The grant from the Department of Education Fund for the Improvement of Post-Secondary Education will fund the efforts of a team of researchers, led by Friedberg, to develop a case-study method - similar to those used in law and business schools - for training graduate students in mathematics to be effective classroom teachers.
"Graduate students in math, first of all, study math - but they also play a role in the academy as teachers," said Friedberg. "Typically, grad students get very little training in how to be teachers of mathematics. This project aims to develop new kinds of materials to help them become better teachers."
The training materials his team is devising will present case studies of classroom situations that a college math professor might face, Friedberg said. They will cover issues such as mathematics pedagogy, the relationship between teachers and teaching assistants, and the adaptation of foreign graduate students - who number roughly half of those enrolled in American doctoral programs in mathematics - to American teaching methods.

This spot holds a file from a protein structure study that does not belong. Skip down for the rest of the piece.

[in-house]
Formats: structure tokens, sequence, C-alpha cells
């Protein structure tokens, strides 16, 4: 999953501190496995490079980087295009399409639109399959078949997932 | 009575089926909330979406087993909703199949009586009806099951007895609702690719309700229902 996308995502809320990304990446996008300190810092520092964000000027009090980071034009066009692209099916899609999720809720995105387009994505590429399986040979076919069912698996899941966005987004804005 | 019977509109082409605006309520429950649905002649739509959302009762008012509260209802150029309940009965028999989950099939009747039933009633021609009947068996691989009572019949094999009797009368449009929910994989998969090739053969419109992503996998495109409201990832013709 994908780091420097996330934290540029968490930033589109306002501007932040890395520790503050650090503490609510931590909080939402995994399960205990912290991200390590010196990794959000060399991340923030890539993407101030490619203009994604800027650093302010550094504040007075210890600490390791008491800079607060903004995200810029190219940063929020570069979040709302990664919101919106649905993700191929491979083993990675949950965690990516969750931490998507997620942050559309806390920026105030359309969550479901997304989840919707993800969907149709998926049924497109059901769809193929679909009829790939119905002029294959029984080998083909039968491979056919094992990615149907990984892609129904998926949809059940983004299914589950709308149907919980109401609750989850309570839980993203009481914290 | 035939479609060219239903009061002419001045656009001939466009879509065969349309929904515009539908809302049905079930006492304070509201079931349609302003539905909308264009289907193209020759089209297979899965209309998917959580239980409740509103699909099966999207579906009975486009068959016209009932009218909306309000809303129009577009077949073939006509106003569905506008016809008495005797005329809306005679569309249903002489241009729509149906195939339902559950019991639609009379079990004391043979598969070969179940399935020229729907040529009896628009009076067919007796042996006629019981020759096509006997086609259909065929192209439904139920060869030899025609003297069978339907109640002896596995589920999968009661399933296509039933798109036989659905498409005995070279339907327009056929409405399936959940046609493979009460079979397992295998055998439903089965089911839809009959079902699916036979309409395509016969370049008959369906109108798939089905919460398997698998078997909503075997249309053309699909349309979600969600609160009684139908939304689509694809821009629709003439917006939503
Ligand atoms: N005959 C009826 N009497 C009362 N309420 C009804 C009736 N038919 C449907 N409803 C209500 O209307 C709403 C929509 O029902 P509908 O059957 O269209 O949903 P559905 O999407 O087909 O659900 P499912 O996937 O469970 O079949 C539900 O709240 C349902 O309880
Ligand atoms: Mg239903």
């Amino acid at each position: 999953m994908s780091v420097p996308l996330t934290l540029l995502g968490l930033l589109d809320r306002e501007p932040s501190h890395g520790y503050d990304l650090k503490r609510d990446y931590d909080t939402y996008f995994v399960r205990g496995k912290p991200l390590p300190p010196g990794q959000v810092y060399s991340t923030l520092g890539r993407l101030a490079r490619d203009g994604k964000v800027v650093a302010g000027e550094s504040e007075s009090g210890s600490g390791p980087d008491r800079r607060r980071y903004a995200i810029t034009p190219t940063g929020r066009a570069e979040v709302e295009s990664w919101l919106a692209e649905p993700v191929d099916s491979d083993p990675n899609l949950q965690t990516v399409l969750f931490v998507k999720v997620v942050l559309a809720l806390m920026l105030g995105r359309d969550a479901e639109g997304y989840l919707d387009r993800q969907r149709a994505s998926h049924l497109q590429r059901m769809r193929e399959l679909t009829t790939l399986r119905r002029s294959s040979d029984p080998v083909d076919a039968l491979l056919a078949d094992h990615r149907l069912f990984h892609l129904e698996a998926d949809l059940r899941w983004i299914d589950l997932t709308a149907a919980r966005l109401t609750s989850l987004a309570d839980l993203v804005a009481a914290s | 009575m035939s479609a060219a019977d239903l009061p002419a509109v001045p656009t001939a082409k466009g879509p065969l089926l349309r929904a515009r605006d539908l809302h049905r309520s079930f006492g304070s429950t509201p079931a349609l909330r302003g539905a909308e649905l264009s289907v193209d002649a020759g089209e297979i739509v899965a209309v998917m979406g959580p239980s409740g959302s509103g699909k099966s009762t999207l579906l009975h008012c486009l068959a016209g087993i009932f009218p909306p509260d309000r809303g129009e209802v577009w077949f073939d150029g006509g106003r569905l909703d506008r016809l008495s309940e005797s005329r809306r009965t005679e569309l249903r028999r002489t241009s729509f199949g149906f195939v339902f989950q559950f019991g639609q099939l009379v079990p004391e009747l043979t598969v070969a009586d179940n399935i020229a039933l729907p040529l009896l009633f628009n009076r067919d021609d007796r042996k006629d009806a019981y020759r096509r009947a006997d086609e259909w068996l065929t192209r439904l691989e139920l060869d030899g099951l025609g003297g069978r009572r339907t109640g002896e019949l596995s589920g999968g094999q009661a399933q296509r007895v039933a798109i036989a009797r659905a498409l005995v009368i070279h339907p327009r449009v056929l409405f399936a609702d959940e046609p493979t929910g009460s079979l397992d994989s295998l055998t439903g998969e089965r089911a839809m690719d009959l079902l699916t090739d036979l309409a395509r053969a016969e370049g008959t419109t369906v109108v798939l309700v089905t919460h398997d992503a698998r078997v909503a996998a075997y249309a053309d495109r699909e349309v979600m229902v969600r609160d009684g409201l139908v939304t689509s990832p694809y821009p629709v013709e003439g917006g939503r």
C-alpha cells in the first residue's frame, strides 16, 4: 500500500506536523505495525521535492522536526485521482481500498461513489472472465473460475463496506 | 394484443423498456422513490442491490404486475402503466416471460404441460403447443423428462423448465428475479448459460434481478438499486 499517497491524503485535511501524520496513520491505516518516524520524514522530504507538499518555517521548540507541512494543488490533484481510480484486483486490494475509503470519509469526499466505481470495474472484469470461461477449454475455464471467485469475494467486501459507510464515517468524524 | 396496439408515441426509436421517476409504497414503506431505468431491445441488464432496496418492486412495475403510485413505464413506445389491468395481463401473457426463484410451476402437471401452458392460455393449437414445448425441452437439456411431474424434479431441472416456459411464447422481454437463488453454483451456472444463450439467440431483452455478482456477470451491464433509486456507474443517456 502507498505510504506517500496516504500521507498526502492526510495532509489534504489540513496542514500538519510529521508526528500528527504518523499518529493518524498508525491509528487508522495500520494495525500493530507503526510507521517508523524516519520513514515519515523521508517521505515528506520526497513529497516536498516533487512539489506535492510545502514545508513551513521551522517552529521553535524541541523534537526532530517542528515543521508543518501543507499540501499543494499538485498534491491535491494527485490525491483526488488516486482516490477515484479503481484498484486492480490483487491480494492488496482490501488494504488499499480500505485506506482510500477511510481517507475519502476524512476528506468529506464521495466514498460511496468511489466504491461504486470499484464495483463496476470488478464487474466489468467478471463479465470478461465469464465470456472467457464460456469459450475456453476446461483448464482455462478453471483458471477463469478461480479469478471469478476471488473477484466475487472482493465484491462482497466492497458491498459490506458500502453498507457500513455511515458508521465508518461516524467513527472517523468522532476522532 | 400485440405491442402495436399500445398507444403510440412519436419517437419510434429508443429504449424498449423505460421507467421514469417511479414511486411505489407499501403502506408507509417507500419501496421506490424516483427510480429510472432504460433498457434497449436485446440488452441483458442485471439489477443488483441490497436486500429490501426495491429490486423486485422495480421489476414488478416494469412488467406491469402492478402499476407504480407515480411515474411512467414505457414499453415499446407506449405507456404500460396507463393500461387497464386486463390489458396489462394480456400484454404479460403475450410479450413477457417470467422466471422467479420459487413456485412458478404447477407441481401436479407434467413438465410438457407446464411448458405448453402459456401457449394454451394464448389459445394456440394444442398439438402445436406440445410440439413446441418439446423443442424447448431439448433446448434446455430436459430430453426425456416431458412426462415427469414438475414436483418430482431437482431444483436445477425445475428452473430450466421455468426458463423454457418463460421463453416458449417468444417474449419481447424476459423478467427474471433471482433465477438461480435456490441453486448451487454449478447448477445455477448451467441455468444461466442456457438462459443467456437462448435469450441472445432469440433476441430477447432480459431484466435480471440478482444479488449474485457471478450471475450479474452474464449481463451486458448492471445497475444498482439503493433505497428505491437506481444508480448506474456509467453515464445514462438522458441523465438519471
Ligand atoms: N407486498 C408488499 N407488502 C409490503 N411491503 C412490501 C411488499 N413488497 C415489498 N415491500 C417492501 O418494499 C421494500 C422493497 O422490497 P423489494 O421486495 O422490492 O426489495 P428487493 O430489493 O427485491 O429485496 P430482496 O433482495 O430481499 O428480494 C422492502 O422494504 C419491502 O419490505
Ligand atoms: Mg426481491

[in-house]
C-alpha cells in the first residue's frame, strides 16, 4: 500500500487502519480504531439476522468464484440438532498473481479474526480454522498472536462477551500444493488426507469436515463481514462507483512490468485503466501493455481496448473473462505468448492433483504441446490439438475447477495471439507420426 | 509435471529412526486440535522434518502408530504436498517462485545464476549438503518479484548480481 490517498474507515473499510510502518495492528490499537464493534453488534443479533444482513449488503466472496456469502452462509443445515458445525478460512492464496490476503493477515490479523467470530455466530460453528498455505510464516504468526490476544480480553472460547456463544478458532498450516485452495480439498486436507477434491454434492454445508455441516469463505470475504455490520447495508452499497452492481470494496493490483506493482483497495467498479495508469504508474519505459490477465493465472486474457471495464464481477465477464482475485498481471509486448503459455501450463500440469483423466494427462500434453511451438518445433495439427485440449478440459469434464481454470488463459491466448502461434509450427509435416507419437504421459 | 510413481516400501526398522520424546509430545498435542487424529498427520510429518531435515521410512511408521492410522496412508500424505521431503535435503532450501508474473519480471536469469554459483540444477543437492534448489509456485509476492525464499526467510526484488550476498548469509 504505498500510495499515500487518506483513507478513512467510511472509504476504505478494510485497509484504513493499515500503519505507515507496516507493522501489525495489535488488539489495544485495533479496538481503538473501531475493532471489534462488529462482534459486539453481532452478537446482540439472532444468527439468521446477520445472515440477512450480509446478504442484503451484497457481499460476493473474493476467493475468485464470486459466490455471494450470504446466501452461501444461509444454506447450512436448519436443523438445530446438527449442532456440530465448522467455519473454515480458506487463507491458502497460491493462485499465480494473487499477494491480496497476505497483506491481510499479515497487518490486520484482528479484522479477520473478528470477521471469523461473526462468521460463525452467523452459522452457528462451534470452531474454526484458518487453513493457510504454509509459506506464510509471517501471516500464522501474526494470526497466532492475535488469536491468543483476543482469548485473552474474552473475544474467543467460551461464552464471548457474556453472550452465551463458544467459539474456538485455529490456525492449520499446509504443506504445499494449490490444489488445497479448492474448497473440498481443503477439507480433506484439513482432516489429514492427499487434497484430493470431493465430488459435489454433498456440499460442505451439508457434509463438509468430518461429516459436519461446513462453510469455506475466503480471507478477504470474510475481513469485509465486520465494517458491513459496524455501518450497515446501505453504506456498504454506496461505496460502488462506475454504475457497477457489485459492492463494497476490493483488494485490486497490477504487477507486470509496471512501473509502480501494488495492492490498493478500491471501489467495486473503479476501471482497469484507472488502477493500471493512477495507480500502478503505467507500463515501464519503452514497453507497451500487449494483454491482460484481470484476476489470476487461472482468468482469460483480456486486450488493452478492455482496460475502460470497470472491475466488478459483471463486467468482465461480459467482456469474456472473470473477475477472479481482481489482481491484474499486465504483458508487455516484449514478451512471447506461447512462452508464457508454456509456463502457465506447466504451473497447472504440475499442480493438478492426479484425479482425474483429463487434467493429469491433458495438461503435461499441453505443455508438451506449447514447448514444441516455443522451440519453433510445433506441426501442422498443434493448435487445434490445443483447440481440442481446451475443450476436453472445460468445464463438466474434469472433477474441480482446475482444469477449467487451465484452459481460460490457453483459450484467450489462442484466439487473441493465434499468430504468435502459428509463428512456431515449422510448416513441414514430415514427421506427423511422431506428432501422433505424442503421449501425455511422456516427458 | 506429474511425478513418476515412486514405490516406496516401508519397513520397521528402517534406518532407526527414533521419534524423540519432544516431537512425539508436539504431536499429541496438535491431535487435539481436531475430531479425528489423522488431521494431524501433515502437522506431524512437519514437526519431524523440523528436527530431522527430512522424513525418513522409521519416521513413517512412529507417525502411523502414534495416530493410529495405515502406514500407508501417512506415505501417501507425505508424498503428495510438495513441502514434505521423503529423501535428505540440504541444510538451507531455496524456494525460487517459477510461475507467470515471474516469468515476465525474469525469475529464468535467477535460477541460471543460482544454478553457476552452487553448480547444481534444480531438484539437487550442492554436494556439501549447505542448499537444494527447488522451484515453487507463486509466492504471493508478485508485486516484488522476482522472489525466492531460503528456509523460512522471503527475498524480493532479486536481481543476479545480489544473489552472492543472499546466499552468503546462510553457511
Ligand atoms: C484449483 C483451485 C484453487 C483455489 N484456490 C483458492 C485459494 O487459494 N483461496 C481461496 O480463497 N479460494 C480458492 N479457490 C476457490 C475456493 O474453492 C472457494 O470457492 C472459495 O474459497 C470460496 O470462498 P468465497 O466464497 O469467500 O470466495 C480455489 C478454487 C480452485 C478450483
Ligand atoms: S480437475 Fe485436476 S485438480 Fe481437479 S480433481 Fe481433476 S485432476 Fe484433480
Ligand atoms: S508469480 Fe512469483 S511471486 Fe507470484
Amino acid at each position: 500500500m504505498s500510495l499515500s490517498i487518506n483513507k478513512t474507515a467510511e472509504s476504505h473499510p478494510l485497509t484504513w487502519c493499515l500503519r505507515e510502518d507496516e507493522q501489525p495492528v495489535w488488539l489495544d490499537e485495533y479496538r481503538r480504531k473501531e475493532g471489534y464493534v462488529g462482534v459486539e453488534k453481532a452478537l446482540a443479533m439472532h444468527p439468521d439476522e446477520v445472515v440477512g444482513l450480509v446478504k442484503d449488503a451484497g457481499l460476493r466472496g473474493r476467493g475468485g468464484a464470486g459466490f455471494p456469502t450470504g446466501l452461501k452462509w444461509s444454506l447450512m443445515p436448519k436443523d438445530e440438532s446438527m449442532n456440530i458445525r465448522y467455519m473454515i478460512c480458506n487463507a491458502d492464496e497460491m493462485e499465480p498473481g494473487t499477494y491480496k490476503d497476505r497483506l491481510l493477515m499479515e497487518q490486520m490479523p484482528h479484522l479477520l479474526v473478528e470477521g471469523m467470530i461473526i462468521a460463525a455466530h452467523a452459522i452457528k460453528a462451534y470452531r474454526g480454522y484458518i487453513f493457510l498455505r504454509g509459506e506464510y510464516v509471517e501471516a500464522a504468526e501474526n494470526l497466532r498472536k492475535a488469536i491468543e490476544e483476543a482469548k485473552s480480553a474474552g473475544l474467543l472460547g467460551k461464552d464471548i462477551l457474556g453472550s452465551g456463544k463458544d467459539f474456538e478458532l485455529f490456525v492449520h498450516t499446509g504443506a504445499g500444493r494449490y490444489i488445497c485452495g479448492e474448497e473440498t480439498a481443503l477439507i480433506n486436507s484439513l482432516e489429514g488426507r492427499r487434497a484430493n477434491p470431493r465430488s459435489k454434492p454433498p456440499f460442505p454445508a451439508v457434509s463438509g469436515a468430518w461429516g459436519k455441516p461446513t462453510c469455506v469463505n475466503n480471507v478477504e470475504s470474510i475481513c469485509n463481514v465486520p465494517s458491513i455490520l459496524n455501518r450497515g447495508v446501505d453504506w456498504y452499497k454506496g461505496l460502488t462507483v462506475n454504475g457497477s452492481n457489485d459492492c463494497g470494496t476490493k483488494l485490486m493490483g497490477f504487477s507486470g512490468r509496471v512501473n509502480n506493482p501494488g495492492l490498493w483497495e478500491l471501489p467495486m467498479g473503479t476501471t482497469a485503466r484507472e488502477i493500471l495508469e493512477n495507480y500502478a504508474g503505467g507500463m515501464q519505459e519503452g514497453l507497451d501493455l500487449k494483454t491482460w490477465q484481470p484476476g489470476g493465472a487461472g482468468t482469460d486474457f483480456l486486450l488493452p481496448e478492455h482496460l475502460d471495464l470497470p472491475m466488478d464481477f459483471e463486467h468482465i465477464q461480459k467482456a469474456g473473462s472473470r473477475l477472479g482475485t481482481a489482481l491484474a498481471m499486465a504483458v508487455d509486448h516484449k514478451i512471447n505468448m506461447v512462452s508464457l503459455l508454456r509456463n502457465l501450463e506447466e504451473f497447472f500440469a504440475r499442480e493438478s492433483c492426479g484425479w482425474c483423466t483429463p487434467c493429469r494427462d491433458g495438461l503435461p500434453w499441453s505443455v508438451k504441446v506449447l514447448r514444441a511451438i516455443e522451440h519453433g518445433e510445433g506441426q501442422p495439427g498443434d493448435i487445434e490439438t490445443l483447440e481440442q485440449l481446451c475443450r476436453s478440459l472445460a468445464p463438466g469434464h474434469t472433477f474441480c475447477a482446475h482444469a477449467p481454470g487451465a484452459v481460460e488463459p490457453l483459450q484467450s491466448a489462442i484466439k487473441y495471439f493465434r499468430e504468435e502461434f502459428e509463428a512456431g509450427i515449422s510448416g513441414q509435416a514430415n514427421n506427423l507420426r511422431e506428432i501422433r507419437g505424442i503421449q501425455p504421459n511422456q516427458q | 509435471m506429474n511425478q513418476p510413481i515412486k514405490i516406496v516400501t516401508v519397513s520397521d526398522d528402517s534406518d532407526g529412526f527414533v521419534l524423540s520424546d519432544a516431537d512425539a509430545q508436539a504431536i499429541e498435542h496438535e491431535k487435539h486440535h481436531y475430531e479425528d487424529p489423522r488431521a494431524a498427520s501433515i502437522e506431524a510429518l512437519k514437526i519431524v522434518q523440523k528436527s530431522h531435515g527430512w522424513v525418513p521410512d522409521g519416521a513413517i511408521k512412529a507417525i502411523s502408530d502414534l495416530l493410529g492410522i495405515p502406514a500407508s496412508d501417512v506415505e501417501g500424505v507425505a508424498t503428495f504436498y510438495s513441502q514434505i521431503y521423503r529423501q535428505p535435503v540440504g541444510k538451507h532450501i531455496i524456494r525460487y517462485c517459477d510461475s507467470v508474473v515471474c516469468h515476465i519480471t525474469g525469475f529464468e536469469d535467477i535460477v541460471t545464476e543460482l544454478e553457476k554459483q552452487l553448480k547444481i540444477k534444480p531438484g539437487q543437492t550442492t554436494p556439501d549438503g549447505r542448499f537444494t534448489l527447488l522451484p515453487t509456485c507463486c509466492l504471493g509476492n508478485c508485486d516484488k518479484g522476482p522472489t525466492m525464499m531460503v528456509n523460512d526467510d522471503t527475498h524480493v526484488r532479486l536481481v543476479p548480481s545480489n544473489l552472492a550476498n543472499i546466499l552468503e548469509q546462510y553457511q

A challenge any math teacher faces, Friedberg noted, is reaching students whose gift for numbers is not as great as his or her own. "To be a math professor, you have to be a fast learner of math," he said. "Then you go into a classroom where not every student is a fast learner. How do you bridge that gap?"
Working with Friedberg on the project are Prof. Margaret Kenney (Mathematics) and colleagues from Harvard University, the University of New Hampshire, Ohio State University and the University of Illinois at Chicago.
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